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Government okayed toxic waste

Government okayed toxic waste

THE Cambodian Government gave approval to a local company to import 25,000 tonnes

of Taiwanese toxic waste including chemicals, asbestos and refinery residue according

to documents obtained by the Post.

The approval by the Ministry of Finance and the Department of Customs was granted

on August 15 1997; the Ministry of Commerce gave its okay on September 4, 1997.

In a letter from the company, Bophary James, to the Director of Customs the nature

of the waste was specified.

It included: asbestos dust and fibers 3000 T, ceramic based fibers similar to asbestos

3000T, waste tarry residue from refining, distillation and pyrolitic treatment of

organic chemicals 3000T, 11,000 T of materials containing high levels of PCBs, PCTS

and PTT - all dangerous organic chemicals and 5000 T of lead-acid accumulators eg

car batteries. Most of the waste is highly toxic.

Another 15000 T of used cars, electrical appliances and scrap metal were also included

in the application.

The letter was signed and approved by the then director of Customs Sar Ho, now a

national assembly member for the CPP, with the rider that the waste be inspected

by Societe Generale de Surveillance and at least 50 percent had to be reusable.

The SGS is an international Swiss-based organization that does pre-inspection reports

of cargoes and then produces a report.

Sar Ho confirmed he had signed the letter and had been aware at the time of the dangers

of the waste but he said it was the responsibility of the SGS to give final approval

for its importation.

However the SGS said that they never inspected the shipment but that would be no

barrier to its importation.

An SGS source said that if an importer has the import permit but omits the SGS inspection

the cargo can still be landed but the importer must pay a fine of 5% of the cargo's

value to the customs department.

It is unclear if the shipment was ever made. The Customs department said they did

not know and an official there doubted they could even find out from the records.

There were persistent rumors of other toxic waste importations in the wake of the

Sihanoukville mercury waste scandal but it was never proved other shipments were

made.

An NGO contacted by the Post provided the text of a letter from a Government official

who overheard plans last year to bury waste in 55 gallon drums on an island off the

coast of Sihanoukville. The writer said that the conspirators were concerned to have

the shipment made before Greenpeace found out about it.

The Bophary James offices have been abandoned and the landlord there said the principal

Kong Bophary was now in France.

There has been no official comment from the Government on the matter, Hun Sen advisor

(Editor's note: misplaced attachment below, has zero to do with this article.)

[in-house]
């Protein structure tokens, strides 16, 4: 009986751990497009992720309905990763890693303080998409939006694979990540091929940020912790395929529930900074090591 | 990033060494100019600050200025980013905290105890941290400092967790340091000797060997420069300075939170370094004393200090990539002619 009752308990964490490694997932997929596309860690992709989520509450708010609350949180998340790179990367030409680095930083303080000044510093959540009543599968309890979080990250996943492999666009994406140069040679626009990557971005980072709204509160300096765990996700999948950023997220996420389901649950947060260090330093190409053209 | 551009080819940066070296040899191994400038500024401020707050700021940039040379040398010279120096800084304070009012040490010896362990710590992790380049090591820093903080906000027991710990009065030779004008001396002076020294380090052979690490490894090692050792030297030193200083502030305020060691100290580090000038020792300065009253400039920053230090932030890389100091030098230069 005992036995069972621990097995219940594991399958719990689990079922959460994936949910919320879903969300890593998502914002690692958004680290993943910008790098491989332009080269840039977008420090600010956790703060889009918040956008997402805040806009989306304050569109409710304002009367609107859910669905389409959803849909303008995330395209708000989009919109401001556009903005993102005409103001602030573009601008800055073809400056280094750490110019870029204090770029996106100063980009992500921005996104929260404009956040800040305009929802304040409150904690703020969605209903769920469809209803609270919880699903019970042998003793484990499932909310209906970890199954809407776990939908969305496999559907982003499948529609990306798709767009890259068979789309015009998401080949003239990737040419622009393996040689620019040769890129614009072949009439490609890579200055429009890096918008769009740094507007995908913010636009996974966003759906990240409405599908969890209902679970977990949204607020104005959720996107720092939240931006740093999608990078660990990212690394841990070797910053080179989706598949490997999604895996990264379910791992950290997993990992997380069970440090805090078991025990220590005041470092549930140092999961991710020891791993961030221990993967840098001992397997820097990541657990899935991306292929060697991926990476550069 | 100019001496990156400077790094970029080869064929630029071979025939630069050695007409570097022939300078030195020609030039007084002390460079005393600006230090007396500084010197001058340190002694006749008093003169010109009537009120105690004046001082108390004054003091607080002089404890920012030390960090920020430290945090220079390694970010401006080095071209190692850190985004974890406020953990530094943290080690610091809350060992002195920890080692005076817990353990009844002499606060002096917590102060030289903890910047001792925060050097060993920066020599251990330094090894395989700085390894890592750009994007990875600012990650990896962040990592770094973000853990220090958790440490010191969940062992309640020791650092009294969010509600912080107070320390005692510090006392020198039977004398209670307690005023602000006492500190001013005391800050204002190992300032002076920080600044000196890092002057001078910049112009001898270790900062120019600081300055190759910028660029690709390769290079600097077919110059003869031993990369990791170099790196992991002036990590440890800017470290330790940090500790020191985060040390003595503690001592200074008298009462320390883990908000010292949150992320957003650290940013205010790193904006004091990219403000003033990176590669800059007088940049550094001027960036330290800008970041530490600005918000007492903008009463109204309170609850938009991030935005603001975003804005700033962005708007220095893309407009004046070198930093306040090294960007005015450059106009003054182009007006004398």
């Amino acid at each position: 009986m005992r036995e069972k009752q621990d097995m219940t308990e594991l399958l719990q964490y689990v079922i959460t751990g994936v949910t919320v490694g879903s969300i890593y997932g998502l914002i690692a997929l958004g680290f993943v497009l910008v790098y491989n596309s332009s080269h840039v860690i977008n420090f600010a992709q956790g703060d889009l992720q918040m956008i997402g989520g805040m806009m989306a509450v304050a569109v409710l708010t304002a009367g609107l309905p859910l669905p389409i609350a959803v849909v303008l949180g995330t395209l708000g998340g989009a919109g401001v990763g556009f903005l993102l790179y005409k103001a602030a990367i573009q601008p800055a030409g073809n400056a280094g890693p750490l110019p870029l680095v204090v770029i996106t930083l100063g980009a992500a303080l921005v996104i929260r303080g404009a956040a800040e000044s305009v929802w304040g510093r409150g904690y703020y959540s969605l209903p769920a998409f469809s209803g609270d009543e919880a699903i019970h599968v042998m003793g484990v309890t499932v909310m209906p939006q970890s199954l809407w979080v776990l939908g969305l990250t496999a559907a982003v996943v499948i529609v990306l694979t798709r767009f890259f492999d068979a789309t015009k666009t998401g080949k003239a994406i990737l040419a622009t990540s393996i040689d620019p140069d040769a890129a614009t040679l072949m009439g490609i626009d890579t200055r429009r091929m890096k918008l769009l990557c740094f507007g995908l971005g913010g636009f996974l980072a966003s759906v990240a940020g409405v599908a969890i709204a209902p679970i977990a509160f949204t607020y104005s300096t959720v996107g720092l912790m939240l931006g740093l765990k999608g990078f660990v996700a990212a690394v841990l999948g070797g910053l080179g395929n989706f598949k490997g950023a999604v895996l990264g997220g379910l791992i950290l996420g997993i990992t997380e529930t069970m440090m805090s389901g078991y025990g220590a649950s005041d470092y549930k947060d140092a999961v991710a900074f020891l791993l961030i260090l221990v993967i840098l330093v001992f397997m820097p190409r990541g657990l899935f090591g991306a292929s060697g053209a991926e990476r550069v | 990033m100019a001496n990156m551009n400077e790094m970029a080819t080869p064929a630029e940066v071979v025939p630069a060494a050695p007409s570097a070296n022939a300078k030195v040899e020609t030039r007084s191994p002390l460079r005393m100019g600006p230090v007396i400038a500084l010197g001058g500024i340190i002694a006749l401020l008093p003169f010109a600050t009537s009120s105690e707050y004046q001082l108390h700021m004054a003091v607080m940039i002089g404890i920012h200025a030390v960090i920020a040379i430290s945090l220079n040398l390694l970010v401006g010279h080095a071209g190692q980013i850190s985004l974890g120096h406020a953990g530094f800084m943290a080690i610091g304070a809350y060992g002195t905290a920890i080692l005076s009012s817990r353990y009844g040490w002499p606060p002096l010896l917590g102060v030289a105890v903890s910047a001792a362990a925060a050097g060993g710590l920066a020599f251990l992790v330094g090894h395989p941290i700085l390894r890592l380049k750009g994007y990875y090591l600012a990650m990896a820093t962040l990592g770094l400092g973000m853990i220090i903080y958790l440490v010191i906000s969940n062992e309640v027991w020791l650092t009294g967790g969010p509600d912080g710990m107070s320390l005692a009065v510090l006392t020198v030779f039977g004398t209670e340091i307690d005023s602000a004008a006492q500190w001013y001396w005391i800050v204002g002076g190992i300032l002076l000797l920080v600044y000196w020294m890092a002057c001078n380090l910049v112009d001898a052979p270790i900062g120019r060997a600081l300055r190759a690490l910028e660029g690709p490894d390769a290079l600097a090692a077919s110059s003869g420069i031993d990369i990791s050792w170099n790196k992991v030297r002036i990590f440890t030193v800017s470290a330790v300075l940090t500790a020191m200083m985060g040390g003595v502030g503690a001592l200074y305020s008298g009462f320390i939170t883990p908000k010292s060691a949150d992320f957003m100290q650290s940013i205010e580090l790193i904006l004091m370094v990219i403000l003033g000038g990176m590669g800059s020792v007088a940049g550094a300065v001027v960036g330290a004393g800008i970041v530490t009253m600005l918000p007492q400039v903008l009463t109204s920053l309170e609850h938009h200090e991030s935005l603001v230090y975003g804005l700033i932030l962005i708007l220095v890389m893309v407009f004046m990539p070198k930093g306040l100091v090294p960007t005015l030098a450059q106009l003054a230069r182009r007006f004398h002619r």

Om Yien Teng said he was too busy to talk when asked about the matter as did environment

minister Mok Mareth; the Director of Customs was also unavailable.

The document was given to the Post by Chang Fu Kung, one of two employees of Taiwan's

Jade Fortune International import/export company convicted in absentia last month

for "conspiring to damage the environment" for their role in exporting

the Formosa Plastics waste from Taiwan to Cambodia.

"I don't understand why the Cambodian government is so upset about that waste,"

Chang Ku Fung said indignantly in reference to the Sihanoukville dumping. "Just

two years ago [the Cambodian government] invited our company to send much larger

quantities of toxic waste to Cambodia."

As proof, Chang produces a copy of the letter from Bophary James Import and Export

Co. Ltd of Phnom Penh notifying Jade Fortune International of the approval of 40,000

metric tonnes of "...industrial and public waste from Taiwan for process[ing]."

"These chemicals approved on this document are banned for importation all over

the world, but the Cambodian government approved them," Chang protested. "It's

hypocritical that two years later they should get upset about the waste we exported."

Chang is ambiguous about whether the deal with Bophary James Import and Export Co.

Ltd actually went through.

Meanwhile an Environment Ministry Officer who asked not to be named said he was appalled

by the proposal and the Govern-ment's endorsement of it.

He said the major problem was what has happened to it. He said if it was disposed

of with the collusion of the armed forces or police it could have ended up anywhere

and not be properly stored.

He said no-one had sought permission from the Ministry to import the waste but that

was not surprising because permission would not have been granted. For this quantity

and type of waste it was likely millions of dollars in bribes would have been paid.

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